From the day you become a NYSLRS member to the day you retire, you’re exposed to all sorts of retirement information. Unfortunately, sometimes what you learn can get jumbled along the way. We want to help clear up some common misconceptions we’ve heard from members and retirees over the past year. Here are the top five retirement myths from 2015:
“I’ll receive the full amount of my monthly retirement benefit when my payments start.”
For the first few months of retirement, most NYSLRS retirees will receive partial payments while we finish calculating their final benefit. (We need to collect information on final payments and pensionable leave credits from their employers, a process that can take some time.) The partial payments are based on their most recent NYSLRS retirement estimate and usually make up 90 – 95 percent of their final benefit. Partial payments are paid by check and mailed to the address we have on file for the retiree.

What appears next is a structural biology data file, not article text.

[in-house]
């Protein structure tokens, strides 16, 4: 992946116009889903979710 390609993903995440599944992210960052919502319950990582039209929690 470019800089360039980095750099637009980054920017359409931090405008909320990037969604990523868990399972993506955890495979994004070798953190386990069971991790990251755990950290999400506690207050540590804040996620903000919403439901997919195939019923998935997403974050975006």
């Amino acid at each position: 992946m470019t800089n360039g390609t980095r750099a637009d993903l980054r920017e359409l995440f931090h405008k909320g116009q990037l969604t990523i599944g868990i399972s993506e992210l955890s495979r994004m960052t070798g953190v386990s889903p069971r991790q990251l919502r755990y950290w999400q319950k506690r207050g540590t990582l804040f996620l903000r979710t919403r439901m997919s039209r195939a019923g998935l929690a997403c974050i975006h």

“Family members always receive death benefits.”
With the exception of accidental death benefits, NYSLRS members may name any person, trust, or organization as their beneficiary to receive death benefits. It doesn’t have to be a family member. Accidental death benefit recipients are outlined in the law.
“I can’t collect my pension until I start receiving Social Security.”
Members can apply for retirement as soon as they meet the eligibility requirements of their retirement plan.
“NYSLRS manages my retiree health insurance.”
NYSLRS does not administer health insurance programs for its retirees. We deduct premiums from a retiree’s monthly retirement benefit to pay for their health insurance if we’re told to do so by their former employer.
(If you have questions about your health insurance coverage or premium deductions, please contact your former employer. If you retired from a New York State agency, you can contact the New York State Department of Civil Service.)
“NYSLRS decides when there’s a retirement incentive.”
This isn’t the case. The New York State Legislature (not NYSLRS) enacts retirement incentive programs. Incentives are approved by both houses and signed into law by the Governor. NYSLRS administers programs that are signed into law.